Ans: British colonialism originated between the sixteenth and early eighteenth centuries. In 1913, the British Empire ruled or held sway over 412 million people and in 1920 Britain occupied 24% of the earth’s total land area.

4. What was Lord Cromer’s associated with Egypt?

Ans: Evelyn Baring, the 1st Earl of Cromer, served as British controller general in Egypt in 1879. From 1883 to 1907, he served as the agent and consul-general following the British occupation.

5. What are two main arguments Edward said makes in his book Orientalism?

Ans: The two main arguments said makes in Orientalism are first that the “Orient” is nothing but a Western Europe nations constructed the idea of the “Orient” to serve their imperialist agend.

6. What are the main arguments involved in the Orientalism debate?

Ans: Said major argument is that the West has defined the East in terms that serve to justify the West’s domination of the East. He argues that the West has defined the east as effeminate and inferior. There have been many stands of criticism of said’s work.

7. What is the main theme of Orientalism?

Ans: Orientalism (1978), by the literary critic Edward said, announced many of the themes of subaltern studies. The Orient that Said discussed was basically the Middle East, and the Orientalism was the body of fact, opinion, and prejudice accumulated by Western European scholars in their encounter.

8. Define the term “Orientalism” as coined by Edward said.

Ans: “Orientalism”, as defined by Edward said, is the Western attitude that views Eastern societies as exotic, primitive, and inferior. Basically, an Orientalist mindset centres the Western (European/American) world and views the Eastern world as ”the other”. This mindset allowed, and continues to allow, Western to rationlize much of the imperial conquest of the Eastern world throughout history.

9. Write a short summary of the essay.

Ans: In addition to definitions, there is a significant amount of dissent about the content of Orientalism. The first chapter “The scope of Orientalism” focuses on Napoleonic expedition and the stereotyping of Muslims and Arabs and provides a historical formation of Orientalism and how it came into being in the following decades. The knowledge brought back from the expedition not only allowed for the European public to cultivate themselves, it also caused the power struggle between the Egyptians and French to emerge as the latter could use the knowledge they had of the former to dominate them. The rhetoric of power within Orientalism uses knowledge to build domination, which is later translated into cultural relationship, the intrinsic importance of power being at the core of all social field of study. Once the construction of Western dominance was established, this knowledge was transmitted from generations to generations resulting in an everlasting cultural domination.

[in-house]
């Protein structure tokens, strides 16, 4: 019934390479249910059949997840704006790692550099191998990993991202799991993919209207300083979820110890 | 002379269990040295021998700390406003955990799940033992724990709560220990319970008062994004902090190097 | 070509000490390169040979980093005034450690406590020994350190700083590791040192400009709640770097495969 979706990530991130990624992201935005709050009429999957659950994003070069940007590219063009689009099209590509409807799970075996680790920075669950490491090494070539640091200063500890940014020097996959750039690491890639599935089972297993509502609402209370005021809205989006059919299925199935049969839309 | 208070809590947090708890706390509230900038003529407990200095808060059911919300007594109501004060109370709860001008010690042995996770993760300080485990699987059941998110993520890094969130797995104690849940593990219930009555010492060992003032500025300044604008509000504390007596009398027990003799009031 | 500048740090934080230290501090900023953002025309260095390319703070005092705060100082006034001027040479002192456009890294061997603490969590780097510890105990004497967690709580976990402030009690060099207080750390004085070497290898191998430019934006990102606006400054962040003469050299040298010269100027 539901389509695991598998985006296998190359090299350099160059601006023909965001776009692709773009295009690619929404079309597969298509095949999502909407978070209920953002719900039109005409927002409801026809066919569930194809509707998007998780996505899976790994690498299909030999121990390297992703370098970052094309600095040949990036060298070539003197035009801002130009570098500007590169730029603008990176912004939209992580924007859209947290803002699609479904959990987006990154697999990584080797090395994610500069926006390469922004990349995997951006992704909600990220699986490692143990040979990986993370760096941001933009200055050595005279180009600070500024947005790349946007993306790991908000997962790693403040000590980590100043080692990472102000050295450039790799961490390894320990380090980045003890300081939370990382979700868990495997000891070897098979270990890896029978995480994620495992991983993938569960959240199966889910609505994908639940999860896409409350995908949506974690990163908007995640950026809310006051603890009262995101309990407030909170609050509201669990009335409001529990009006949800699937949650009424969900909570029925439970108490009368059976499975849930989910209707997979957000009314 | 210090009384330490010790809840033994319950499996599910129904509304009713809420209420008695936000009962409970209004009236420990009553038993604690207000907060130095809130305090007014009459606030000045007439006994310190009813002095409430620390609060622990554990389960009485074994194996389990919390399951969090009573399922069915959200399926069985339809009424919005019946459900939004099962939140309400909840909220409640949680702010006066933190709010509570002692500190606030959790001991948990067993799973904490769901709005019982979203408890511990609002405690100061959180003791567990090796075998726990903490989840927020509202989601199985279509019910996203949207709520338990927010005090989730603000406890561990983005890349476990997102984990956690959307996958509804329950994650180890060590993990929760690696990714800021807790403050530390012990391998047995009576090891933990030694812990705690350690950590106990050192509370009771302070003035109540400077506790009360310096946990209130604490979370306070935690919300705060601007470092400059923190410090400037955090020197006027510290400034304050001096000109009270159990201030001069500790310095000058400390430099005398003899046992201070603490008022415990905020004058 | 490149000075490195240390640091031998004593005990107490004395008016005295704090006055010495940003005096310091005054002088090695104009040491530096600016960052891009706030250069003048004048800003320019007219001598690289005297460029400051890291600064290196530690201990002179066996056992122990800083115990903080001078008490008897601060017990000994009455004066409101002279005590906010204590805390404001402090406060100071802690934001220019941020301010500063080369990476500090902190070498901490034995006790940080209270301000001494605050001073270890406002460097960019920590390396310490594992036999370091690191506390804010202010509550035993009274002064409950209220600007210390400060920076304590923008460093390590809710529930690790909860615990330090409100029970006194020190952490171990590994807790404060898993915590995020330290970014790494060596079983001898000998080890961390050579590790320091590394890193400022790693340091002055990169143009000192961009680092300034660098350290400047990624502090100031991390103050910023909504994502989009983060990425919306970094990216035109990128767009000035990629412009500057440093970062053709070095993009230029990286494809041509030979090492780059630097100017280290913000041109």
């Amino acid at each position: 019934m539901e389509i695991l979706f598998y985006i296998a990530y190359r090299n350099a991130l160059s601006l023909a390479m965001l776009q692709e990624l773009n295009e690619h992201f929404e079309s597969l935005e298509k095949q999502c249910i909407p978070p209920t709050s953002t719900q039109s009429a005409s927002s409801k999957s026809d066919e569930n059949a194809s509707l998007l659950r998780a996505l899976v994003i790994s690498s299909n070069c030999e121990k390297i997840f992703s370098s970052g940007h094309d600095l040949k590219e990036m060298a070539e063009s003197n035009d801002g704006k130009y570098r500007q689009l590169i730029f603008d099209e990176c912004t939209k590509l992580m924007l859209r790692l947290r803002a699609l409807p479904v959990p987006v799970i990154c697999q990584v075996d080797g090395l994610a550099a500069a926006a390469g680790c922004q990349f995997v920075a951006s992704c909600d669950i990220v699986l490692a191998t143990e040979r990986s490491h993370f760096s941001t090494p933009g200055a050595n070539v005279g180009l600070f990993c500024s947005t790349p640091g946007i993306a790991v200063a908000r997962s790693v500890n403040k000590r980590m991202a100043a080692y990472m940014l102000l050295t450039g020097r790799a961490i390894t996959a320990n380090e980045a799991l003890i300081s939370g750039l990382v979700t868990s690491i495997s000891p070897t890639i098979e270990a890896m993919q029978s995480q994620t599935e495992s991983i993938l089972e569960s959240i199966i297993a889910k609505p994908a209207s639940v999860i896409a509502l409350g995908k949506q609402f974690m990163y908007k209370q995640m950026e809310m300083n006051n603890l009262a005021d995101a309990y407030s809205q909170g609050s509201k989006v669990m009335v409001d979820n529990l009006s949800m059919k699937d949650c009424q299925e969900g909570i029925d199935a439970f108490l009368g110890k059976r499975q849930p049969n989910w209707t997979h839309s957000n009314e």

In this chapter, Edward said explains how the science of Orientalism develop and how the orientals started considering the orientals as non-human beings. The orientals divided the world in to two parts by using the concept of ours and theirs. An imaginary geographical line was drawn between what was ours and what was theirs. The orients were regarded as uncivilized people; and the westerns said that since they were the refined race it was their duty to civilize these people and in order to achieve their goal, they had to colonize and rule the orients. They said that the orients themselves were incapable of running their own government. The Europeans also thought that they had the right to represent the orientals in the west all by themselves. In doing so, they shaped the orientals the way they perceived them or in other words they were Orientalizing the orients.